What is a bilateral contract?
Contracts are an essential part of business and business relationships that define how any relationship will work and what each party must do to fulfill their end of the bargain.
One primary type of contract is a bilateral contract. But just what is a bilateral contract and why should you use one?
What is a bilateral agreement and contract?
Bilateral contracts are a mutual exchange of promises that legally bind two (or possibly more) parties together.
The terms and conditions in these binding agreements are negotiated and agreed upon by all involved parties and, once signed, the contract can only be adjusted by an addendum to that contract.
If, after acceptance of the offer made in the contract, either party fails to meet the obligations set out, then they may be subject to legal action or to penalties detailed in the agreement.
A written bilateral contract protects all parties’ interests through whatever business law or contract law is applicable in that location.
What is the difference between a unilateral vs bilateral contract?
The basic difference between the two types of business contracts is how many parties are involved.
A unilateral contract only requires one person (the offeror) to state or agree to a condition to the second party (the offeree).
With bilateral contracts, you need to have at least two parties who have agreed to terms and conditions and who then sign an agreement.
While both types of contract are legally-binding and subject to whatever laws apply, a bilateral contract needs mutual agreement and signature, while a unilateral contract is only viewed as “mutual” once the action stated in the contract has been completed in full.
Are bilateral contracts enforceable?
Yes, a bilateral contract is enforceable by law.
Once a bilateral contract is signed, then the terms and conditions that both (or more) parties agreed to are legally binding.
In the event that any party fails to fulfill their contractual obligations, then the other party (or parties) can choose to take them to court.
As well as court options for breach of contract, there may be penalty clauses included in the contract as an initial avenue of redress for any breach of legal obligation.
Bilateral contract examples
As mentioned, even everyday transactions are examples of basic and implied bilateral contracts.
You’ll also come across bilateral contracts regularly in your business and private lives.
If you’re wondering what the most common types of bilateral contract could be, then some good bilateral contract examples include:
- Employment contract. One party (the employer) agrees to pay a specific amount of money (salary, usually with added benefits) to the other party (the employee) who agrees to perform work as set out in the contract.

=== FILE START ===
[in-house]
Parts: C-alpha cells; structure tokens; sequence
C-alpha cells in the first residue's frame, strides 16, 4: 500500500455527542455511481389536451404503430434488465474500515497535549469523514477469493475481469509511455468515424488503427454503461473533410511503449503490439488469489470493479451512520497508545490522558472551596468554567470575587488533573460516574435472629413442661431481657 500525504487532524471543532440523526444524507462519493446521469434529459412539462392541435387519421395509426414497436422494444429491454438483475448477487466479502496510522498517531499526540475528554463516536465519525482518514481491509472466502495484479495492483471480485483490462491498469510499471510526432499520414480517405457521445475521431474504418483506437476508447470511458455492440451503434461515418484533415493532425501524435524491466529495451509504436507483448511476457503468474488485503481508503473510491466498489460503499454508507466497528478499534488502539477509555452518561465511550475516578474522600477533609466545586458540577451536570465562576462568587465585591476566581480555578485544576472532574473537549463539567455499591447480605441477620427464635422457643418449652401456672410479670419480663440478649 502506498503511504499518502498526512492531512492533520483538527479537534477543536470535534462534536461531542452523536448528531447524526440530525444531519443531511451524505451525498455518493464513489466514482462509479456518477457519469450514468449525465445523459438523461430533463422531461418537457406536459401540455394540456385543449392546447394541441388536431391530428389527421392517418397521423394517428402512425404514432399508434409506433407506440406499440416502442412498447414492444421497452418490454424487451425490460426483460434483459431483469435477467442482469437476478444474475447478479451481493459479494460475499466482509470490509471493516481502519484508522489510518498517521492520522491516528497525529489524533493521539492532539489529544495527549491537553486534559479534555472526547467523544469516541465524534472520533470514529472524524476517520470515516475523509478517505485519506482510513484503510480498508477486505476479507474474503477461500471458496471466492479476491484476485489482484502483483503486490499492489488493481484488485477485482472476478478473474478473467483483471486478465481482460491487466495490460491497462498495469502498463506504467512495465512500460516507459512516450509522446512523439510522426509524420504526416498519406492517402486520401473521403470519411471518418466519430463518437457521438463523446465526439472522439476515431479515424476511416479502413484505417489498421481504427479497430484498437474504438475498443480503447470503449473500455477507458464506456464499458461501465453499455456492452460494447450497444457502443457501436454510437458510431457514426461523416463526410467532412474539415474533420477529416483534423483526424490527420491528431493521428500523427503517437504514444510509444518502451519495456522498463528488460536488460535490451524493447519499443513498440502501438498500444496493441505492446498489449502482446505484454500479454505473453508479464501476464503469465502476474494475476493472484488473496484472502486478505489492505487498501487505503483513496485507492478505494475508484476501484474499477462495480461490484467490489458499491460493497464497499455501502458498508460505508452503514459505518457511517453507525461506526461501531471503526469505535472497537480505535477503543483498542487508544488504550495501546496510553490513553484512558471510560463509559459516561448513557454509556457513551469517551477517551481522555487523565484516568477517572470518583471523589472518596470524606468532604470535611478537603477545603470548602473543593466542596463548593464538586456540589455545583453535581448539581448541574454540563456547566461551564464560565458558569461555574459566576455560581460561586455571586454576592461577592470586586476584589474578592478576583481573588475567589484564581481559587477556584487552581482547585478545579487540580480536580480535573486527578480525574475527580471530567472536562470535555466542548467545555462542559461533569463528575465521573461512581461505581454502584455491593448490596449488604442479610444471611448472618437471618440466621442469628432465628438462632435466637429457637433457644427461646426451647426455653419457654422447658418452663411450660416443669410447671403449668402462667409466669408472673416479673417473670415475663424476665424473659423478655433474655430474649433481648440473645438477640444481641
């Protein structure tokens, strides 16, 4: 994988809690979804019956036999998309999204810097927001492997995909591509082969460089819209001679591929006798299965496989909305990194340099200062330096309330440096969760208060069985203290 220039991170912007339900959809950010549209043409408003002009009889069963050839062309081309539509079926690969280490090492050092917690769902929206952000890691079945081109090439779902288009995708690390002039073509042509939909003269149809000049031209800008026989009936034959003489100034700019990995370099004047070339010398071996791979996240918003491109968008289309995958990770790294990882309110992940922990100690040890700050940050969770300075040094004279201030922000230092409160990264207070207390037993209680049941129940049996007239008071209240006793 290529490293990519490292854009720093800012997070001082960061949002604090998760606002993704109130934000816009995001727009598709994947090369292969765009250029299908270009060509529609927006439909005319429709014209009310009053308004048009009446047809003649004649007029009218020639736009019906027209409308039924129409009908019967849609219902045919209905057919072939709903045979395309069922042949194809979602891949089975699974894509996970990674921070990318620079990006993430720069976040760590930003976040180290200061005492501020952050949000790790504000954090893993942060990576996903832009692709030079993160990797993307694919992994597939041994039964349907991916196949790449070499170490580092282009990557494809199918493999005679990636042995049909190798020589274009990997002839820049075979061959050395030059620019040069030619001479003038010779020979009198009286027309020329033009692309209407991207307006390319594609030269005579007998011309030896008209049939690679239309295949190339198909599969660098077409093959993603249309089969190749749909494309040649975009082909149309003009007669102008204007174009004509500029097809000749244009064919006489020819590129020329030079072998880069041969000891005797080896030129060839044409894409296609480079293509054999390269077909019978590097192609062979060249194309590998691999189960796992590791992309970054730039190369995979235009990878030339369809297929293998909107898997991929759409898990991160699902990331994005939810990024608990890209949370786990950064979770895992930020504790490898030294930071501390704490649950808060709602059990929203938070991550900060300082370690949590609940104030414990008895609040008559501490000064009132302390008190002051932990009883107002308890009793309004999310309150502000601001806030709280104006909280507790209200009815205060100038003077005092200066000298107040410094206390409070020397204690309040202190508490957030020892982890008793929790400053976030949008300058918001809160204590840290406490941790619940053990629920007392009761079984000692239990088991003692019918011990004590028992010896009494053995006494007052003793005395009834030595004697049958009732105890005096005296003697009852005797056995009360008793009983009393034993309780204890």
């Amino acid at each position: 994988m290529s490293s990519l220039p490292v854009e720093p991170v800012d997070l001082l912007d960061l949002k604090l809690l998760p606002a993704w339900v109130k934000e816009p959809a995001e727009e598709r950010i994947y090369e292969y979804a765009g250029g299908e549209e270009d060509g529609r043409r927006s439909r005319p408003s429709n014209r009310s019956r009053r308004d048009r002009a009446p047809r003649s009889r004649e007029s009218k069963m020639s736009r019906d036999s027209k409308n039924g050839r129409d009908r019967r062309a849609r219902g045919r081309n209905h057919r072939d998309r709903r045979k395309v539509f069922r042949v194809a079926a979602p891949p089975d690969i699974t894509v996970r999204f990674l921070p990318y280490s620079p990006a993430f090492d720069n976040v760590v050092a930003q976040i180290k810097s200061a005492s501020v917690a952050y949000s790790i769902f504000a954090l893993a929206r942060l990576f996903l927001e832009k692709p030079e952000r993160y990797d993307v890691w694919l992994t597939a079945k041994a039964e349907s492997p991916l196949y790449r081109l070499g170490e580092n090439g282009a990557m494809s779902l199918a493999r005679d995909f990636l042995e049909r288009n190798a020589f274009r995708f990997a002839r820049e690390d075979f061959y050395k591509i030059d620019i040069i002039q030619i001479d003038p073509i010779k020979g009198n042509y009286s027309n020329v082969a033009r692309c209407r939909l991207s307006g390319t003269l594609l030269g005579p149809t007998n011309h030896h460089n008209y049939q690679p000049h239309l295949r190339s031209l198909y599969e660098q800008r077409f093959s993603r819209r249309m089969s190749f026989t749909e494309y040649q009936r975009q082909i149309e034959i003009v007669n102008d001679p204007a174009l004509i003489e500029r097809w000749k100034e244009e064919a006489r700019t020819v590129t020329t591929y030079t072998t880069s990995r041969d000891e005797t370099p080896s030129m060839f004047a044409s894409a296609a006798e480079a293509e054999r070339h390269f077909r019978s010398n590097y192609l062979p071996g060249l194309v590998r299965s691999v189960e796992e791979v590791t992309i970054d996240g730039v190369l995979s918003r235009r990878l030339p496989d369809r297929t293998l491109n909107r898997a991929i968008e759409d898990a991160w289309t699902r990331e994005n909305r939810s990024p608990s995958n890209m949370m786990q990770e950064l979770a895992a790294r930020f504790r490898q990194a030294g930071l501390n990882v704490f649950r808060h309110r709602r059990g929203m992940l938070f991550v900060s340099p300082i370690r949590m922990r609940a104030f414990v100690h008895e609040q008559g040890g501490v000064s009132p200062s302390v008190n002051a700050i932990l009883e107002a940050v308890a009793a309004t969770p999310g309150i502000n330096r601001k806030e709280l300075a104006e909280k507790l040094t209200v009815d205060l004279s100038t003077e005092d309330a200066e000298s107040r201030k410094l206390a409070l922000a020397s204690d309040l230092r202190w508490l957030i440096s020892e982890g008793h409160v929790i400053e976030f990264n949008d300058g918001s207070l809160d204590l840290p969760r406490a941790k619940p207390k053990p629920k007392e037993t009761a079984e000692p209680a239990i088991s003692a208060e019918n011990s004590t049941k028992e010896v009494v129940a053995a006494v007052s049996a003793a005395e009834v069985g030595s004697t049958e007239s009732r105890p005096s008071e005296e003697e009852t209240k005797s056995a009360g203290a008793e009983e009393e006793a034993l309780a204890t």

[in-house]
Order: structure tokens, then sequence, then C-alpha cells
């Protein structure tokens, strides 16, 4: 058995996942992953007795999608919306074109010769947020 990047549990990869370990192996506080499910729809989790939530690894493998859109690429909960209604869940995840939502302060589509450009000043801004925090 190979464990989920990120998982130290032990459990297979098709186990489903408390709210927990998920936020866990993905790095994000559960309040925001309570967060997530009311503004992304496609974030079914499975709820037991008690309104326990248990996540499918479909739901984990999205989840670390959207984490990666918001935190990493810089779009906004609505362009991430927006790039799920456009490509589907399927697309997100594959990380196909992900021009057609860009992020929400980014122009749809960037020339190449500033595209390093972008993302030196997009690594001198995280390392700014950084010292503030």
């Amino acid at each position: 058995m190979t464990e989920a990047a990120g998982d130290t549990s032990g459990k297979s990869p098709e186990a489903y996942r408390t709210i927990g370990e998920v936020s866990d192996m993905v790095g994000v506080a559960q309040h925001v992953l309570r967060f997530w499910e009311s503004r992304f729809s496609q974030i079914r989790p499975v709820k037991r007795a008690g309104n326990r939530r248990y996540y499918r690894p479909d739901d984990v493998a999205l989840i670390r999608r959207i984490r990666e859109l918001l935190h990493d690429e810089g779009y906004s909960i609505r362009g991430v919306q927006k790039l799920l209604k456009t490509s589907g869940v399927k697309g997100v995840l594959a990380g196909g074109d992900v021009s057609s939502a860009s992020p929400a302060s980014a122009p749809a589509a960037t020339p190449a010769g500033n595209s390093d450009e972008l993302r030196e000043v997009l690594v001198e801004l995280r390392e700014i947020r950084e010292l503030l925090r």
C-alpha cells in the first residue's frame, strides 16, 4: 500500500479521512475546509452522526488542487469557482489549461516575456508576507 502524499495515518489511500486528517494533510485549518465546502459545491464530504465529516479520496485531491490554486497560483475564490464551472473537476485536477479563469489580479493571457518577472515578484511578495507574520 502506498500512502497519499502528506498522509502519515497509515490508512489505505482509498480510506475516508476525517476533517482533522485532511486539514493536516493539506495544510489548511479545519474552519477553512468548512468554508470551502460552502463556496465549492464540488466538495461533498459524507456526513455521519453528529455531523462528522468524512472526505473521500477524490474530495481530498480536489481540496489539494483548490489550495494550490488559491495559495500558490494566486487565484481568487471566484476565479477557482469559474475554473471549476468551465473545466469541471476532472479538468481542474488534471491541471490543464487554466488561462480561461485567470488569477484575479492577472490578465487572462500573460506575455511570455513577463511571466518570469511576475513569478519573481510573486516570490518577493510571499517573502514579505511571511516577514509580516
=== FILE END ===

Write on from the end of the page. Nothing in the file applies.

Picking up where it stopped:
- Sales agreement. In this case, the seller (which could be a manufacturer or wholesaler) agrees to sell a product at an agreed unit price. There may also be other conditions such as the delivery date and the seller paying logistics costs.
What is a bilateral agreement in real estate?
The majority of transactions in the real estate sector rely on bilateral contracts, both when selling or leasing a property.
When selling a property, there are generally two phases to bilateral contracts; executory and executed.
The executory phase is when an agreement has been reached but the details have not been fully completed (you can call this contract pending).
Once all details are completed, such as the buyer making the agreed payment and the seller transferring ownership, then you have reached the executed phase.
You will find that most real estate bilateral contracts contain strict time clauses.
For sales, that could be the date a transaction must be completed (failure to do so could result in the contract being voided).
In leasing/rentals, it refers to the length of the agreement. Though there may be many variations, there are two main types of real estate bilateral contracts:
- Real estate sales contract. When one party (the seller or developer) agrees to the sale of a house (or other property) to the buyer at an agreed price and to complete the agreement by a specified date. If there are issues (such as a delay in the buyer’s financing), then both parties can negotiate an addendum to the contract.
- Lease agreement. Much like a real estate sales agreement, a lease is an agreement between the owner (or designated agent) and a tenant. As well as the length of the contract, the owner may specify certain conditions such as not being allowed to keep pets on the property.
Forge great partnerships with bilateral contracts
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